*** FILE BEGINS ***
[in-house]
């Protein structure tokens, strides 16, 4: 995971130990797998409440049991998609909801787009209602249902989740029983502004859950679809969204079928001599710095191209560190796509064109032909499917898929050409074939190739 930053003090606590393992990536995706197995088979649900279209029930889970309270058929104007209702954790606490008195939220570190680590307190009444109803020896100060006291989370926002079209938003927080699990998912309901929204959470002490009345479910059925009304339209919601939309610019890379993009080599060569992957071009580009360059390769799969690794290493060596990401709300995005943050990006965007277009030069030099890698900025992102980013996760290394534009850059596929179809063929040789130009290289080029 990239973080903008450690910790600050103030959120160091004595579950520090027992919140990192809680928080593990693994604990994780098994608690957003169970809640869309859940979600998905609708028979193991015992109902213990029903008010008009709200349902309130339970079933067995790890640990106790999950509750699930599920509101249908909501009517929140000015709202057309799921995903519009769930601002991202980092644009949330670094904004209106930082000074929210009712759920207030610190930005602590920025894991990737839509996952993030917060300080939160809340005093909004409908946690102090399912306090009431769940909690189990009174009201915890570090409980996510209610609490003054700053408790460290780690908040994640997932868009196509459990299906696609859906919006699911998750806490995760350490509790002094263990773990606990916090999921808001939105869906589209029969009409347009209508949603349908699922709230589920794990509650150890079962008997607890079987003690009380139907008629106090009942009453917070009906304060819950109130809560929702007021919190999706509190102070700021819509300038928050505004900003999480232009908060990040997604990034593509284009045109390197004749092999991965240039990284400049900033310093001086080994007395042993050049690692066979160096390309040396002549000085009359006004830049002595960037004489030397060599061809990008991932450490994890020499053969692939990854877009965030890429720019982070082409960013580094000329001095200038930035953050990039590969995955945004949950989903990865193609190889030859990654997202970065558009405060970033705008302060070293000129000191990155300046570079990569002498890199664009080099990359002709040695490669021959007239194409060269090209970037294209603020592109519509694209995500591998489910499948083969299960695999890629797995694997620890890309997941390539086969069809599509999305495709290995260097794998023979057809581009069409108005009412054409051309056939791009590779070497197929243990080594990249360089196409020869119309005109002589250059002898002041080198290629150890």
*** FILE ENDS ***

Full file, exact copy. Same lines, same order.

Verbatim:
[in-house]
């Protein structure tokens, strides 16, 4: 995971130990797998409440049991998609909801787009209602249902989740029983502004859950679809969204079928001599710095191209560190796509064109032909499917898929050409074939190739 930053003090606590393992990536995706197995088979649900279209029930889970309270058929104007209702954790606490008195939220570190680590307190009444109803020896100060006291989370926002079209938003927080699990998912309901929204959470002490009345479910059925009304339209919601939309610019890379993009080599060569992957071009580009360059390769799969690794290493060596990401709300995005943050990006965007277009030069030099890698900025992102980013996760290394534009850059596929179809063929040789130009290289080029 990239973080903008450690910790600050103030959120160091004595579950520090027992919140990192809680928080593990693994604990994780098994608690957003169970809640869309859940979600998905609708028979193991015992109902213990029903008010008009709200349902309130339970079933067995790890640990106790999950509750699930599920509101249908909501009517929140000015709202057309799921995903519009769930601002991202980092644009949330670094904004209106930082000074929210009712759920207030610190930005602590920025894991990737839509996952993030917060300080939160809340005093909004409908946690102090399912306090009431769940909690189990009174009201915890570090409980996510209610609490003054700053408790460290780690908040994640997932868009196509459990299906696609859906919006699911998750806490995760350490509790002094263990773990606990916090999921808001939105869906589209029969009409347009209508949603349908699922709230589920794990509650150890079962008997607890079987003690009380139907008629106090009942009453917070009906304060819950109130809560929702007021919190999706509190102070700021819509300038928050505004900003999480232009908060990040997604990034593509284009045109390197004749092999991965240039990284400049900033310093001086080994007395042993050049690692066979160096390309040396002549000085009359006004830049002595960037004489030397060599061809990008991932450490994890020499053969692939990854877009965030890429720019982070082409960013580094000329001095200038930035953050990039590969995955945004949950989903990865193609190889030859990654997202970065558009405060970033705008302060070293000129000191990155300046570079990569002498890199664009080099990359002709040695490669021959007239194409060269090209970037294209603020592109519509694209995500591998489910499948083969299960695999890629797995694997620890890309997941390539086969069809599509999305495709290995260097794998023979057809581009069409108005009412054409051309056939791009590779070497197929243990080594990249360089196409020869119309005109002589250059002898002041080198290629150890």